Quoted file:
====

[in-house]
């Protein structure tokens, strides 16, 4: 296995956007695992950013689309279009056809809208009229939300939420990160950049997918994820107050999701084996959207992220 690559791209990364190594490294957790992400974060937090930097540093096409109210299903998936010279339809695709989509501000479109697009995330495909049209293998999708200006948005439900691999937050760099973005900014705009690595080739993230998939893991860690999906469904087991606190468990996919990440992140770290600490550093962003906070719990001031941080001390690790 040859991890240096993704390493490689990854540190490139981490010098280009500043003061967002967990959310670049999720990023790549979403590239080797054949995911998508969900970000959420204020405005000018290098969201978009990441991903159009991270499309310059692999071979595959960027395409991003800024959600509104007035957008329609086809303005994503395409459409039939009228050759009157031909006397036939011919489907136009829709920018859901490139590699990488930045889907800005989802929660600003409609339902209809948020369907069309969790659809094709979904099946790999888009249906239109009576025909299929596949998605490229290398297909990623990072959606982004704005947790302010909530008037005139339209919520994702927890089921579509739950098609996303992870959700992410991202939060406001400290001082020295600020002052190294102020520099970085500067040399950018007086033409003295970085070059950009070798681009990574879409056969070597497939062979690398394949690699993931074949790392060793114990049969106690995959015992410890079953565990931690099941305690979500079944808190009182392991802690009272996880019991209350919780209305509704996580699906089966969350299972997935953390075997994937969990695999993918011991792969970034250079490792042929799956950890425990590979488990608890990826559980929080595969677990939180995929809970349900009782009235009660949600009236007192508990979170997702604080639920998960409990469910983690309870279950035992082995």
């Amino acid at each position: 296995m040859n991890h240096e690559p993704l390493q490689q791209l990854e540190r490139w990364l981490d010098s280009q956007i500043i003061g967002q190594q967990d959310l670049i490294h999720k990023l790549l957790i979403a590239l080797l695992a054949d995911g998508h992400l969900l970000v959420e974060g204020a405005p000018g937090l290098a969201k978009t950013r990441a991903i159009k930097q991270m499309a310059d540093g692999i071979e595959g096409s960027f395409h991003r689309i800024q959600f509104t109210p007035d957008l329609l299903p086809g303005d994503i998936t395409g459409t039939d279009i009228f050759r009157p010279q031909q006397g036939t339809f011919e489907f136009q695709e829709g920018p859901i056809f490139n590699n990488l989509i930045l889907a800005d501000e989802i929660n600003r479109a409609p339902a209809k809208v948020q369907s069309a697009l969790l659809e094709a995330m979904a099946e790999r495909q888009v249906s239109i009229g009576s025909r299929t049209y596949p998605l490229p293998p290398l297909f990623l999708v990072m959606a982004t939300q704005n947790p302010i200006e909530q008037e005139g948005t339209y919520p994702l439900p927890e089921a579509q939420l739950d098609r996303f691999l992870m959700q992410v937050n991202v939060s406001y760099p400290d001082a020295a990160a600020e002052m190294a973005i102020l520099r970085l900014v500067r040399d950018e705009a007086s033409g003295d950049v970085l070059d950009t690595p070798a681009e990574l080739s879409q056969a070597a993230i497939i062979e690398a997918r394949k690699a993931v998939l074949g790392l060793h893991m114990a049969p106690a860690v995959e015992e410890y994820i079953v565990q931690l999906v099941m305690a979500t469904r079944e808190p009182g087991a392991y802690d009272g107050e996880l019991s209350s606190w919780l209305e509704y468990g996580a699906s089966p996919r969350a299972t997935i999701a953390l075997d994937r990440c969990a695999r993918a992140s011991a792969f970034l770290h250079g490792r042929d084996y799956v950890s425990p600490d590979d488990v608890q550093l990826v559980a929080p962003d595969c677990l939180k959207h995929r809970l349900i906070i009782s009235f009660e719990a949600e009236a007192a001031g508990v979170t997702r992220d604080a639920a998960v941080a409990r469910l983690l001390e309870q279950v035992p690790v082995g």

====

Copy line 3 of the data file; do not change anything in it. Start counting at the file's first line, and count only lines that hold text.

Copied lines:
């Amino acid at each position: 296995m040859n991890h240096e690559p993704l390493q490689q791209l990854e540190r490139w990364l981490d010098s280009q956007i500043i003061g967002q190594q967990d959310l670049i490294h999720k990023l790549l957790i979403a590239l080797l695992a054949d995911g998508h992400l969900l970000v959420e974060g204020a405005p000018g937090l290098a969201k978009t950013r990441a991903i159009k930097q991270m499309a310059d540093g692999i071979e595959g096409s960027f395409h991003r689309i800024q959600f509104t109210p007035d957008l329609l299903p086809g303005d994503i998936t395409g459409t039939d279009i009228f050759r009157p010279q031909q006397g036939t339809f011919e489907f136009q695709e829709g920018p859901i056809f490139n590699n990488l989509i930045l889907a800005d501000e989802i929660n600003r479109a409609p339902a209809k809208v948020q369907s069309a697009l969790l659809e094709a995330m979904a099946e790999r495909q888009v249906s239109i009229g009576s025909r299929t049209y596949p998605l490229p293998p290398l297909f990623l999708v990072m959606a982004t939300q704005n947790p302010i200006e909530q008037e005139g948005t339209y919520p994702l439900p927890e089921a579509q939420l739950d098609r996303f691999l992870m959700q992410v937050n991202v939060s406001y760099p400290d001082a020295a990160a600020e002052m190294a973005i102020l520099r970085l900014v500067r040399d950018e705009a007086s033409g003295d950049v970085l070059d950009t690595p070798a681009e990574l080739s879409q056969a070597a993230i497939i062979e690398a997918r394949k690699a993931v998939l074949g790392l060793h893991m114990a049969p106690a860690v995959e015992e410890y994820i079953v565990q931690l999906v099941m305690a979500t469904r079944e808190p009182g087991a392991y802690d009272g107050e996880l019991s209350s606190w919780l209305e509704y468990g996580a699906s089966p996919r969350a299972t997935i999701a953390l075997d994937r990440c969990a695999r993918a992140s011991a792969f970034l770290h250079g490792r042929d084996y799956v950890s425990p600490d590979d488990v608890q550093l990826v559980a929080p962003d595969c677990l939180k959207h995929r809970l349900i906070i009782s009235f009660e719990a949600e009236a007192a001031g508990v979170t997702r992220d604080a639920a998960v941080a409990r469910l983690l001390e309870q279950v035992p690790v082995g």